Research review: The impact of Forest Stewardship Council (FSC) certification | WWF

Research review: The impact of Forest Stewardship Council (FSC) certification



Posted on 20 October 2014
FSC logo painted on sustainable harvested logs. Uzachi forest, Oaxaca, Mexico
© N.C. Turner / WWF

Established in 1994, the Forest Stewardship Council (FSC) was the first forest certification scheme, setting the standard for a new model of market-based conservation tool to promote responsible forest management and trade. Now in its 20th year, FSC has inspired a number of other certification schemes, and remains the sole one with broad support from environmental and social NGOs.
 
FSC’s aim is to improve forest management globally and, through certification, create an incentive for forest owners, managers, and buyers of wood products, follow best social and environmental practices. Today, over 180 million hectares of forests worldwide are managed according to FSC standards. These include boreal, temperate and tropical forests owned publicly, privately and by communities.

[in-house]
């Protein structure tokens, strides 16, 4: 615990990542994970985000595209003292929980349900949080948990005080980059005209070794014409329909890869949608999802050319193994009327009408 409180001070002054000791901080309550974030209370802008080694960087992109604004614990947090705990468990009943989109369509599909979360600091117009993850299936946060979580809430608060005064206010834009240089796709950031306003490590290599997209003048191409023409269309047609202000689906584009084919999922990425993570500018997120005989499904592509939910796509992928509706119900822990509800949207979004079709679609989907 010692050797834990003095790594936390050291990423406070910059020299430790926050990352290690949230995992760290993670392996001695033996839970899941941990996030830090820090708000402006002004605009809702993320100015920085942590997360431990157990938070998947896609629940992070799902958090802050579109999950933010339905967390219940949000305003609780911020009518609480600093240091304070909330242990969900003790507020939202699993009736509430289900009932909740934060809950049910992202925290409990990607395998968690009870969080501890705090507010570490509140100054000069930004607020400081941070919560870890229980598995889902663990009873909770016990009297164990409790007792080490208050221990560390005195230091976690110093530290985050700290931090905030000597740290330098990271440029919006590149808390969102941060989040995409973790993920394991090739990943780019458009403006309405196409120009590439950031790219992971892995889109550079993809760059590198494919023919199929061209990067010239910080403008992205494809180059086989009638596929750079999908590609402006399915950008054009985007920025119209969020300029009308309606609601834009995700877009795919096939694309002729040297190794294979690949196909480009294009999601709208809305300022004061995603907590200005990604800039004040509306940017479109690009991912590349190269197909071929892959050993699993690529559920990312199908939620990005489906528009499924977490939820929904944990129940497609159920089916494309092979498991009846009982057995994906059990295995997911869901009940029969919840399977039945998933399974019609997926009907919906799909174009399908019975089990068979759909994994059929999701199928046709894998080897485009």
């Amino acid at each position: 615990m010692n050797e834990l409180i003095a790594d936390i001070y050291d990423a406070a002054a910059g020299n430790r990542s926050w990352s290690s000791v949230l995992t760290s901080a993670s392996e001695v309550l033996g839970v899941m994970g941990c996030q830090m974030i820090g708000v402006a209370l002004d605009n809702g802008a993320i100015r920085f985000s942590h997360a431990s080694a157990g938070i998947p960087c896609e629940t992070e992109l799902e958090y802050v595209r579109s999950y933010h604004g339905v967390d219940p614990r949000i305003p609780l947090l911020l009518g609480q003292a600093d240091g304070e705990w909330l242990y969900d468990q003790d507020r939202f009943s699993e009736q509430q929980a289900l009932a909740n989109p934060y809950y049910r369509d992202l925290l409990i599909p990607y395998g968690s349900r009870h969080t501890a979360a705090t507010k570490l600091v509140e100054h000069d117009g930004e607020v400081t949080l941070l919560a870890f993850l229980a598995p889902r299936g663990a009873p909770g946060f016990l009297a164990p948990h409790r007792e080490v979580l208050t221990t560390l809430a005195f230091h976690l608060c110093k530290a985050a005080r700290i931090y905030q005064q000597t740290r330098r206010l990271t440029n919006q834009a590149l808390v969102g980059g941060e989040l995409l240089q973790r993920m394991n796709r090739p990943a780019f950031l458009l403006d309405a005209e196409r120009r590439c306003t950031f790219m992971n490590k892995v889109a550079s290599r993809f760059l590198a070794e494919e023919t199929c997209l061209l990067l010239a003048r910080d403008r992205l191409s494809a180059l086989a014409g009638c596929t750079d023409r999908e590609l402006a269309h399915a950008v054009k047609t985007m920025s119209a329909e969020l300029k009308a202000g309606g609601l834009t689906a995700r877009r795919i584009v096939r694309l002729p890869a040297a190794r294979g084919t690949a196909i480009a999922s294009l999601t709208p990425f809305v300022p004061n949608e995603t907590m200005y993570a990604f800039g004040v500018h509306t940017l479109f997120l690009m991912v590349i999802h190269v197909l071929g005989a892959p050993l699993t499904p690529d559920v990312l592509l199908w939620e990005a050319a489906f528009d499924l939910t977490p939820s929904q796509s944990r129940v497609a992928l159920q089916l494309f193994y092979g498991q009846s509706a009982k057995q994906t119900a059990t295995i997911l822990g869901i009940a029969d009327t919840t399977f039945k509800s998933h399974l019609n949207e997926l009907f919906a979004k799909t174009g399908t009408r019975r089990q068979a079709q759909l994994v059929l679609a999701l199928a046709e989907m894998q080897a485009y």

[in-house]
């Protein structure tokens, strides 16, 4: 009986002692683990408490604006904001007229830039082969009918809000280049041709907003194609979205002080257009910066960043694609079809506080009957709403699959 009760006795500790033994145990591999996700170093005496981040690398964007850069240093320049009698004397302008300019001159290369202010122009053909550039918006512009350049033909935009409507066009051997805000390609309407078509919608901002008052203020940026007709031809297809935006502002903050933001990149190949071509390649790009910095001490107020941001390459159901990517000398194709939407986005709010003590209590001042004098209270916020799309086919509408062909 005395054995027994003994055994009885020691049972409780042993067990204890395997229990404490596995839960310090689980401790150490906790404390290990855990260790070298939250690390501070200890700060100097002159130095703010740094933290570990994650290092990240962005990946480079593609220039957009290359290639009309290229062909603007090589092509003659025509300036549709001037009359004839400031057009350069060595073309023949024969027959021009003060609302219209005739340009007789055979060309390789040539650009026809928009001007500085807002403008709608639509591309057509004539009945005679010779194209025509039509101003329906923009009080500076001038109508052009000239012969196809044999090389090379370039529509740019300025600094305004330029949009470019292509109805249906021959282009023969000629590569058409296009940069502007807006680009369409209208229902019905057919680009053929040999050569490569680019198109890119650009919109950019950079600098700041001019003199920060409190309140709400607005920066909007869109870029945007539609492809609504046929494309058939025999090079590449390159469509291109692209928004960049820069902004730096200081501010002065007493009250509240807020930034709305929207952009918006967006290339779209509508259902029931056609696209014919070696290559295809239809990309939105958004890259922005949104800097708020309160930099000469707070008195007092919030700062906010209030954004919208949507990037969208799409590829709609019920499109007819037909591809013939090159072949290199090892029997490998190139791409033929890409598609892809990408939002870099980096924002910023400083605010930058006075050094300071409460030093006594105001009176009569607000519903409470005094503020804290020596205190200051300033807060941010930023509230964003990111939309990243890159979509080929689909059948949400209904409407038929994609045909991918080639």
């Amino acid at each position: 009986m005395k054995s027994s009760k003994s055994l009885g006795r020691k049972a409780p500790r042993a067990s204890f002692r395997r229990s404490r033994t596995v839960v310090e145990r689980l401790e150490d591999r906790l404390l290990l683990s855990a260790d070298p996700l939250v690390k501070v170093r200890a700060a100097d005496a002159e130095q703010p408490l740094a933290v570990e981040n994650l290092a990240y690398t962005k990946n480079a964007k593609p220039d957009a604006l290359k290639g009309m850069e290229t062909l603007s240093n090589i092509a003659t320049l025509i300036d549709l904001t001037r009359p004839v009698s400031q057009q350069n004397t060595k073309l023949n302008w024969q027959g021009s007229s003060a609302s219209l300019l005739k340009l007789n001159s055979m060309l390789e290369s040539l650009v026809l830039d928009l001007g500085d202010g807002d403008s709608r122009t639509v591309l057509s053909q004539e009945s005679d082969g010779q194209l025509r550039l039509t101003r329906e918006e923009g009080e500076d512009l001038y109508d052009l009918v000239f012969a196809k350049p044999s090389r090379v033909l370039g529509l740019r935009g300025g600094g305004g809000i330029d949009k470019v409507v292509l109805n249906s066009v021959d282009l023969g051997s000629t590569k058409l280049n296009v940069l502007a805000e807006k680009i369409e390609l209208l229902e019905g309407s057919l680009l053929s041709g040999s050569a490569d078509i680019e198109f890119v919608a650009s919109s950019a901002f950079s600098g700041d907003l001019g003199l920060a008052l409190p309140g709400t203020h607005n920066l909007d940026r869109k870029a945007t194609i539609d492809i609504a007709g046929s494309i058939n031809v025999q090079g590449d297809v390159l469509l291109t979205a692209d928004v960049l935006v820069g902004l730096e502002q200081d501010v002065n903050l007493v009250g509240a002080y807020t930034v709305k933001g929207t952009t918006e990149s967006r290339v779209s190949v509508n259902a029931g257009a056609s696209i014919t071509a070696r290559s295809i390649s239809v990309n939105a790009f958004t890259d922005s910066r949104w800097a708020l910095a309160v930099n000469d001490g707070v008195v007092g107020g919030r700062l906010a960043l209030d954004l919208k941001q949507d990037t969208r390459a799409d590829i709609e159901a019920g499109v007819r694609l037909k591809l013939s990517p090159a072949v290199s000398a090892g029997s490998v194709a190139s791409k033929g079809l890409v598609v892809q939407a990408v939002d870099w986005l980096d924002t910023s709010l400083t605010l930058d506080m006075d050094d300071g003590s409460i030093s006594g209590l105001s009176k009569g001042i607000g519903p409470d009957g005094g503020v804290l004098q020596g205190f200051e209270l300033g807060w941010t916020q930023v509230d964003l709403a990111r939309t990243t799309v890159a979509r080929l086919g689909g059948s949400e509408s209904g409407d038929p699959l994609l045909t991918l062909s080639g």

A handful of credible and scientific studies have been conducted to assess the impact of FSC certification. A meta-analysis of these studies reveals that there is limited but concrete evidence suggesting that FSC certification is likely to have a multitude of positive impacts on the environment, social development and governance. There are little or no credible and scientific studies assessing the impact of other forest certification schemes. 

FSC logo painted on sustainable harvested logs. Uzachi forest, Oaxaca, Mexico
© N.C. Turner / WWF Enlarge